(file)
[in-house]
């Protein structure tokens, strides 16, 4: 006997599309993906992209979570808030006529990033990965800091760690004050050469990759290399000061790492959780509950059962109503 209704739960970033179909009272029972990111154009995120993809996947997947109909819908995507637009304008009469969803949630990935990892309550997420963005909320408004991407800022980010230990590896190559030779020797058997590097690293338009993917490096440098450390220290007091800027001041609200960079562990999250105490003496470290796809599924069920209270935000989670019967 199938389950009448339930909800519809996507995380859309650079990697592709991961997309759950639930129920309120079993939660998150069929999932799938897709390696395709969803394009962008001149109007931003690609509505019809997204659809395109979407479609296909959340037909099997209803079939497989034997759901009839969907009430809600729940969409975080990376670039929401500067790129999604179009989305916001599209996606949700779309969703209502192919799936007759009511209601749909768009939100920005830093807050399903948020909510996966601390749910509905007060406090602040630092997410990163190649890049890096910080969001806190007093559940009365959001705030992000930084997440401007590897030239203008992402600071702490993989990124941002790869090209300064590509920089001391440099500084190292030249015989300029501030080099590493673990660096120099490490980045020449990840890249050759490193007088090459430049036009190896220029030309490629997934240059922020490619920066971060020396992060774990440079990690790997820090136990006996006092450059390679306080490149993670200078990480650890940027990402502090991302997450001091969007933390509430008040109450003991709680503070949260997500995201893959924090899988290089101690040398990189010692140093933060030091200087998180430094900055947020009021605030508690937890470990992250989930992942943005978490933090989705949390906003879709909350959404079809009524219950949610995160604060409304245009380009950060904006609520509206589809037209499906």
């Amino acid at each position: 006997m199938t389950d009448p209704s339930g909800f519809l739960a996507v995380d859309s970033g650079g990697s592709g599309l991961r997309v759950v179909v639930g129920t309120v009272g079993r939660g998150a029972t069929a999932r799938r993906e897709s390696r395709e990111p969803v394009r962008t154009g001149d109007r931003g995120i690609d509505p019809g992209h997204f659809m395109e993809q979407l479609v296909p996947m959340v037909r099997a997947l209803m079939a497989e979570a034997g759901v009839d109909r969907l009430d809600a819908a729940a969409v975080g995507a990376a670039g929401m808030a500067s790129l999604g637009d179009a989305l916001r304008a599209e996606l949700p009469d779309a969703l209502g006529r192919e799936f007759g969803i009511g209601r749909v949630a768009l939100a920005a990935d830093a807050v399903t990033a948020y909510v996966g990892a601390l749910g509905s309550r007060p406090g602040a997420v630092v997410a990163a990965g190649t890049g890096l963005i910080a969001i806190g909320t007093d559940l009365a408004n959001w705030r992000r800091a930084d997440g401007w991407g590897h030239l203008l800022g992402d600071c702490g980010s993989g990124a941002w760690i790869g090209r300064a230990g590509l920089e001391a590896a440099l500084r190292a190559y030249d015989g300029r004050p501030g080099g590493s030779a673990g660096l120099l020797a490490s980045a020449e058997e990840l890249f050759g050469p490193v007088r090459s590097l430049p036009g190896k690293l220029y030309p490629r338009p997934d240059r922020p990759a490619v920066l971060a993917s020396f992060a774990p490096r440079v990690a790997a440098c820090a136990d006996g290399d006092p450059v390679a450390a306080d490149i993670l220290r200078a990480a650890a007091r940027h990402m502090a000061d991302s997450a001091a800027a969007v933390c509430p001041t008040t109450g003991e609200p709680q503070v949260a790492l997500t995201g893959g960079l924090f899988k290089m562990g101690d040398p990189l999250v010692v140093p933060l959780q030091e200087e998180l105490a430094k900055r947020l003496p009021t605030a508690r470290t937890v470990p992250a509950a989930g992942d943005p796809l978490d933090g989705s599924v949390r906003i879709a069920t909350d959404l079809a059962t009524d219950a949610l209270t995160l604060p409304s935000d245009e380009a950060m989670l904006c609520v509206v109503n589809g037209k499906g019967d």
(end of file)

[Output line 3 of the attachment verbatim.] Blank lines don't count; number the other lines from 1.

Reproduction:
């Amino acid at each position: 006997m199938t389950d009448p209704s339930g909800f519809l739960a996507v995380d859309s970033g650079g990697s592709g599309l991961r997309v759950v179909v639930g129920t309120v009272g079993r939660g998150a029972t069929a999932r799938r993906e897709s390696r395709e990111p969803v394009r962008t154009g001149d109007r931003g995120i690609d509505p019809g992209h997204f659809m395109e993809q979407l479609v296909p996947m959340v037909r099997a997947l209803m079939a497989e979570a034997g759901v009839d109909r969907l009430d809600a819908a729940a969409v975080g995507a990376a670039g929401m808030a500067s790129l999604g637009d179009a989305l916001r304008a599209e996606l949700p009469d779309a969703l209502g006529r192919e799936f007759g969803i009511g209601r749909v949630a768009l939100a920005a990935d830093a807050v399903t990033a948020y909510v996966g990892a601390l749910g509905s309550r007060p406090g602040a997420v630092v997410a990163a990965g190649t890049g890096l963005i910080a969001i806190g909320t007093d559940l009365a408004n959001w705030r992000r800091a930084d997440g401007w991407g590897h030239l203008l800022g992402d600071c702490g980010s993989g990124a941002w760690i790869g090209r300064a230990g590509l920089e001391a590896a440099l500084r190292a190559y030249d015989g300029r004050p501030g080099g590493s030779a673990g660096l120099l020797a490490s980045a020449e058997e990840l890249f050759g050469p490193v007088r090459s590097l430049p036009g190896k690293l220029y030309p490629r338009p997934d240059r922020p990759a490619v920066l971060a993917s020396f992060a774990p490096r440079v990690a790997a440098c820090a136990d006996g290399d006092p450059v390679a450390a306080d490149i993670l220290r200078a990480a650890a007091r940027h990402m502090a000061d991302s997450a001091a800027a969007v933390c509430p001041t008040t109450g003991e609200p709680q503070v949260a790492l997500t995201g893959g960079l924090f899988k290089m562990g101690d040398p990189l999250v010692v140093p933060l959780q030091e200087e998180l105490a430094k900055r947020l003496p009021t605030a508690r470290t937890v470990p992250a509950a989930g992942d943005p796809l978490d933090g989705s599924v949390r906003i879709a069920t909350d959404l079809a059962t009524d219950a949610l209270t995160l604060p409304s935000d245009e380009a950060m989670l904006c609520v509206v109503n589809g037209k499906g019967d």